Suo Motu v. State of Gujarat, 2021 SCC OnLine Guj 850
In the instant matter the Division Bench of Bela M. Trivedi and Bhargav D. Karia, JJ., directed the State of Gujarat to remain alert despite the falling number of Covid-19 cases and take all necessary actions immediately with regard to the improvement of the health infrastructure in the rural areas as also for creating awareness amongst public at large of the Mucormycosis disease [one of the post- covid side effect] and for making the policy of distribution of Liposomal Amphotericin B injections more transparent, specific and effective.
Jignesh Natvarlal Mevani v. Suo Motu, 2021 SCC OnLine Guj 832
The Division Bench of Bela M. Trivedi and Bhargav D. Karia, JJ., in the instant matter, perused the petition seeking to direct the State of Gujarat to publish and come out with data at the end of every day with regard to the total tests done for COVID-19; the number of Covid-19 fatalities and other connected information. The Court however, did not pass any directions in this regard citing the advisories issued by the ICMR.
Suo Motu v. State of Gujarat, 2021 SCC OnLine Guj 834
The Division Bench of Bela M. Trivedi and Bhargav D. Karia, JJ., noting the swift spread of covid19 in rural areas and no clear strategy regarding the distribution of vaccines and medicines, directed the Central Government to place on record for the information of the general public at large, about the vaccination policy adopted by the Central Government. The Bench also directed the Gujarat Government to provide details on oath regarding availability of dedicated covid hospitals, RT-PCR tests etc.
In August 2021, the Supreme Court Collegium while deliberating upon appointment of new Judges to the Supreme Court, recommended the name of Justice Bela M. Trivedi along with 8 other names. Subsequently, the recommendations were accepted and Justice Trivedi was elevated as Judge of Supreme Court of India on 31st August, 2021.
♦Did you Know? Upon her elevation, Justice Bela M. Trivedi became the First Woman Judge from Gujarat High Court to be elevated to the Supreme Court.
Some of the prominent decisions, that have been rendered by Justice Bela M. Trivedi so far, are as follows-
Jaina Construction Co. v. Oriental Insurance Co. Ltd., (2022) 4 SCC 527
The bench of Sanjiv Khanna and Bela M. Trivedi, JJ., held that an Insurance Company cannot repudiate a claim merely on the ground that there was a delay in intimating it about the occurrence of the theft of vehicle. The Court was deciding a case relating to theft of a Truck that was insured with Oriental Insurance Company Limited.
Attorney General for India v. Satish, 2021 SCC OnLine SC 1076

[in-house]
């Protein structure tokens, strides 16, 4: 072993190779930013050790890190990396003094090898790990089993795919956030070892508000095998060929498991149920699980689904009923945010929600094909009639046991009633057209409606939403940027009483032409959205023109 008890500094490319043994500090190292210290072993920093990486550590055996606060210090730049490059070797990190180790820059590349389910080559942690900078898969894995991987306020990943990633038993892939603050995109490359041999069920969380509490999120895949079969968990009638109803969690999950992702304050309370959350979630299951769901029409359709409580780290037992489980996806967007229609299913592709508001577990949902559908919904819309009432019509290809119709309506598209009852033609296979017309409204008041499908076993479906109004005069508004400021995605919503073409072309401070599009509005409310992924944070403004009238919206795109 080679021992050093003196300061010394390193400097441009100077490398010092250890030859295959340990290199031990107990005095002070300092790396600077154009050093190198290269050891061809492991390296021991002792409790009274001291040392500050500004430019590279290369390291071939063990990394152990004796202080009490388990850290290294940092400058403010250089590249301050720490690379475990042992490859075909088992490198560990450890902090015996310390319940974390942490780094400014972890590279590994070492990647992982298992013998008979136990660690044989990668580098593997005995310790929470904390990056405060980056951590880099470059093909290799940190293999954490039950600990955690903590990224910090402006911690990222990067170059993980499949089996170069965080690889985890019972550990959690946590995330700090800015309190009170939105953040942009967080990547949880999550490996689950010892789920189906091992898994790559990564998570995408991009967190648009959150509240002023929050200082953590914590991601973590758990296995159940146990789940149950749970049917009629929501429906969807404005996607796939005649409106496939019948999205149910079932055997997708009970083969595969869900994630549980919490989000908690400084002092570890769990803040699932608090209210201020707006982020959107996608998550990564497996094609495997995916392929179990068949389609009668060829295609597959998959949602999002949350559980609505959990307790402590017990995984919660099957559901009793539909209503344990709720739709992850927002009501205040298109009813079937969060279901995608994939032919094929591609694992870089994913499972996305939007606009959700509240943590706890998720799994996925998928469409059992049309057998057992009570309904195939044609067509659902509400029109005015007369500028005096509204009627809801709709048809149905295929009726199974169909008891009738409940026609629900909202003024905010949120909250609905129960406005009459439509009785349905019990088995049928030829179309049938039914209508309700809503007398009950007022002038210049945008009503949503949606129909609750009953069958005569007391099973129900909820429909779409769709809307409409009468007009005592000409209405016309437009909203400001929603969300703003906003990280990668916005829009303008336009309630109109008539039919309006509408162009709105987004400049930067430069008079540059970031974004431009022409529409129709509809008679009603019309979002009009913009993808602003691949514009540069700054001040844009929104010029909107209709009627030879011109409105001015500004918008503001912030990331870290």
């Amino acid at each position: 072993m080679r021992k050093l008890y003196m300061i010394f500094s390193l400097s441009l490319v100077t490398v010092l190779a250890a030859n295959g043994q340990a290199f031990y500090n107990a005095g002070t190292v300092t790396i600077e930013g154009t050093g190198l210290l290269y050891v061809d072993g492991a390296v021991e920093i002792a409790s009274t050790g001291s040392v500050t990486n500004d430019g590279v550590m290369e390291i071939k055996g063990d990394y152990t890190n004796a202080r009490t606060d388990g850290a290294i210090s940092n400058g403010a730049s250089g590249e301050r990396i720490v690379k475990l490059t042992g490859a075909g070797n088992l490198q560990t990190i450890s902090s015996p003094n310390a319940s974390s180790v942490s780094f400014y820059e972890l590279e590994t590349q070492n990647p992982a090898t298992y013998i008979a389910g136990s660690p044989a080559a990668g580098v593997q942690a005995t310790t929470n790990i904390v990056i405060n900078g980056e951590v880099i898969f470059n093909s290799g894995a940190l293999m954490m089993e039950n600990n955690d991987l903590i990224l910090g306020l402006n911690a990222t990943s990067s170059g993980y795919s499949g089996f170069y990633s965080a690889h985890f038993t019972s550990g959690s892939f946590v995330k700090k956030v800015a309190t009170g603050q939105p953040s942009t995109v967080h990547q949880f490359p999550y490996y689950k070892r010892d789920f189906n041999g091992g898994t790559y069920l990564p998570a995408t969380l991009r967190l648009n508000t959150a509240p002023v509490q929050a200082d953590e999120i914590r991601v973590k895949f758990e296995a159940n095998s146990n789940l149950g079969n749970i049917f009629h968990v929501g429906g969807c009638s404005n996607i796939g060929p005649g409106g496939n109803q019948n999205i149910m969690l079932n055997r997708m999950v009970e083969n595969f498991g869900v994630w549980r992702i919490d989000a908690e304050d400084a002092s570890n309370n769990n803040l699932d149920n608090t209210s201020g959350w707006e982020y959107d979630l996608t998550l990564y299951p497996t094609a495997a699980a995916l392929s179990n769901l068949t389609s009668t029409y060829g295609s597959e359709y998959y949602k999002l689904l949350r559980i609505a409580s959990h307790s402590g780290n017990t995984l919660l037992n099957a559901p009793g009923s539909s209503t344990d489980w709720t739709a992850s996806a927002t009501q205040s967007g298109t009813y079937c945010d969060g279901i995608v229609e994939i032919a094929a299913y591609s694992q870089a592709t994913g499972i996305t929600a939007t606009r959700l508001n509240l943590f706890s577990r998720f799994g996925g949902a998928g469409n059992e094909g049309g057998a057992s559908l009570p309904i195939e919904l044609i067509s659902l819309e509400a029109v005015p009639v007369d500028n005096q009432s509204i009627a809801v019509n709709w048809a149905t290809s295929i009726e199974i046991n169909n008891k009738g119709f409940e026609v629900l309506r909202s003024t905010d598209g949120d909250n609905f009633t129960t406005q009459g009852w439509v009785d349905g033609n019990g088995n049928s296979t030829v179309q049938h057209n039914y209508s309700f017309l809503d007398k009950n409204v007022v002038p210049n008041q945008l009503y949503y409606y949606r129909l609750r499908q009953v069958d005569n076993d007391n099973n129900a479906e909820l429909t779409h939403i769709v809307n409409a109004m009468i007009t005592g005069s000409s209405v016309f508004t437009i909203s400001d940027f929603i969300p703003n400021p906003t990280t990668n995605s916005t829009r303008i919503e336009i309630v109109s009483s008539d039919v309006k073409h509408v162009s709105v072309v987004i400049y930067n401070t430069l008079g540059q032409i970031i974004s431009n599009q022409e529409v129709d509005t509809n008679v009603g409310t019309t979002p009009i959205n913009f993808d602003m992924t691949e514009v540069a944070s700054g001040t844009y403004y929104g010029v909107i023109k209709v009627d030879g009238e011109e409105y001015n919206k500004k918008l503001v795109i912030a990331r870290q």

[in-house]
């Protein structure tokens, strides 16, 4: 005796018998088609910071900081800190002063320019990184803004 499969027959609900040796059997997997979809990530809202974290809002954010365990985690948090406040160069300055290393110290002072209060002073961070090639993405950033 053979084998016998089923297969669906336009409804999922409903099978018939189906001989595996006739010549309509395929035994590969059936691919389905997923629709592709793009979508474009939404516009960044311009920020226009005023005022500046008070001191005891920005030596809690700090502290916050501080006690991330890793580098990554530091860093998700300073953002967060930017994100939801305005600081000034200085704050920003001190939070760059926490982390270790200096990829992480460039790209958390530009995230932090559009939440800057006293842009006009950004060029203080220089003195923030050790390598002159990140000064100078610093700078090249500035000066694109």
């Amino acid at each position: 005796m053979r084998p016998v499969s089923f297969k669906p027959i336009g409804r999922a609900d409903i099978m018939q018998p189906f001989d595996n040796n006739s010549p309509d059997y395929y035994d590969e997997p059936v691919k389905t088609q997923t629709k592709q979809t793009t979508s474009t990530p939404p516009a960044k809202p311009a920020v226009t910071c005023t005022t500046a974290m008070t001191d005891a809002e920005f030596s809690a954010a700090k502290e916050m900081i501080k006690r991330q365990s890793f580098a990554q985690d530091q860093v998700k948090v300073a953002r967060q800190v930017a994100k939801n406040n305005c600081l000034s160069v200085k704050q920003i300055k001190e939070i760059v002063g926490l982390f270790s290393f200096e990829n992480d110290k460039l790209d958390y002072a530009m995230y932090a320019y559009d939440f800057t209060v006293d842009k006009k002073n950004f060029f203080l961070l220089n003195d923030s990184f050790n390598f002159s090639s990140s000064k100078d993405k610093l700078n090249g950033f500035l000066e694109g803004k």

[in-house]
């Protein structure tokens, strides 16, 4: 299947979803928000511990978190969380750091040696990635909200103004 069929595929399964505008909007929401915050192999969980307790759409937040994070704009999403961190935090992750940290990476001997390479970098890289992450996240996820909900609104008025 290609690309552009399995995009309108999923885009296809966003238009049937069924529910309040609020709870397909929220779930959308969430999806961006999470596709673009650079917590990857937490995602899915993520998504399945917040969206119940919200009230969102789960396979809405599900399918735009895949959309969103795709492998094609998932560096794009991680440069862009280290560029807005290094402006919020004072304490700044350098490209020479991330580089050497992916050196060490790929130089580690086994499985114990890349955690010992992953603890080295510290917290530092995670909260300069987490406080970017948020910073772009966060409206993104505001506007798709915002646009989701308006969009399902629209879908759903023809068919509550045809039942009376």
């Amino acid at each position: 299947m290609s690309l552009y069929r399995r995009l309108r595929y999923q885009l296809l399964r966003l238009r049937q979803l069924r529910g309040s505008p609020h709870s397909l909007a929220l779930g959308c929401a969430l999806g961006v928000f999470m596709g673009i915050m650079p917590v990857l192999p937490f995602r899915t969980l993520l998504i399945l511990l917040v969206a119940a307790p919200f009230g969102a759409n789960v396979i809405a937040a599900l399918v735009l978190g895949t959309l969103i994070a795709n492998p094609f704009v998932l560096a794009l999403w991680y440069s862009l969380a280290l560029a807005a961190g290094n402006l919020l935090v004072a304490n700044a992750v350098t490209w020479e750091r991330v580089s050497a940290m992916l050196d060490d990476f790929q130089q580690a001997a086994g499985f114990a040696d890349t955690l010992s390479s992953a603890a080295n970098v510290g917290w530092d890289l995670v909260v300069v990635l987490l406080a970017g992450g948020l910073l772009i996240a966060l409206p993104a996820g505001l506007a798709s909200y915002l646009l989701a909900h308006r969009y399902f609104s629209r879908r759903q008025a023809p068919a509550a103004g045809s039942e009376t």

In an important ruling on POCSO Act, the 3-judge bench of UU Lalit, Bela M. Trivedi and S. Ravindra Bhat, JJ., set aside the Bombay High Court (Nagpur Bench) judgment that had acquitted the accused under Section 8 of the POCSO Act, 2012 on the ground that no direct physical contact i.e. skin to skin with sexual intent without penetration would not amount to ‘sexual assault’. Justice Bela M. Trivedi also observed that-
“The most important ingredient for constituting the offence of sexual assault under Section 7 of the Act is the “sexual intent” and not the “skin to skin” contact with the child.”
Muzaffar Husain v. State of U.P., 2022 SCC OnLine SC 567
In a case where a Judge was accused of misconduct, the bench of Dr. D.Y. Chandrachud and Bela M. Trivedi, JJ., held that showing undue favour to a party under the guise of passing judicial orders is the worst kind of judicial dishonesty and misconduct. The extraneous consideration for showing favour need not always be a monetary consideration.
“It is often said that “the public servants are like fish in the water, none can say when and how a fish drank the water”. A judge must decide the case on the basis of the facts on record and the law applicable to the case. If he decides a case for extraneous reasons, then he is not performing his duties in accordance with law. As often quoted, a judge, like Caesar’s wife, must be above suspicion.”
P. Ranjitharaj v. State of T.N., 2022 SCC OnLine SC 508
The Division Bench comprising Ajay Rastogi and Bela M. Trivedi, JJ., reversed the impugned judgment of the Madras High Court and held that when the delay in appointment is attributable to the State, it would not deprive the employees of their right to become the member of the Pension Scheme, 1978 merely on the ground that the Scheme was not applicable to their year of appointment, particularly when other candidates who participated in the common process of selection were availing the same.
Munni Devi v. Rajendra, 2022 SCC OnLine SC 643
The bench of Ajay Rastogi and Bela M. Trivedi, JJ., held that by virtue of Section 14(1) of the Hindu Succession Act, 1956, the Hindu widow’s limited interest gets automatically enlarged into an absolute right, when such property is possessed by her whether acquired before or after the commencement of 1956 Act in lieu of her right to maintenance.
R. Muthukumar v. TANGEDCO, 2022 SCC OnLine SC 151
In a case where some candidates who had applied for the post of Helper/trainee with Tamil Nadu Generation and Distribution Corporation Ltd (TANGEDCO) on the basis of a compromise order directing appointment of 84 persons, arguing that they were similarly situated, the 3-judge bench of UU Lalit, S. Ravindra Bhat and Bela M. Trivedi, JJ., held that if there has been a benefit or advantage conferred on one or a set of people, without legal basis or justification, that benefit cannot multiply, or be relied upon as a principle of parity or equality.
Sunil Kumar Maity v. SBI, 2022 SCC OnLine SC 77
In an interesting case where one SBI account holder was left with a balance of Rs. 59/- only in his account due to the existence of another bank account with strikingly similar name in the same branch, the bench of Sanjiv Khanna and Bela M. Trivedi, JJ., set aside the “highly erroneous” impugned order passed by the National Consumer Disputes Redressal Commission solely relying upon the suo-moto report called for from SBI during the pendency of the revision application.
Chandrapal v. State of M.P., 2022 SCC OnLine SC 705
The Division Bench of Dr. D.Y. Chandrachud and Bela M. Trivedi, JJ., reiterated the settles position of law vis-a-vis extra-judicial confessions and observed that an extra judicial confession attains greater credibility and evidentiary value if it is supported by chain of cogent circumstances and is further corroborated by other prosecution evidence.
†Sucheta Sarkar, Editorial Assistant has put this report together
Justice Bela M. Trivedi’s Image Courtesy: Times Now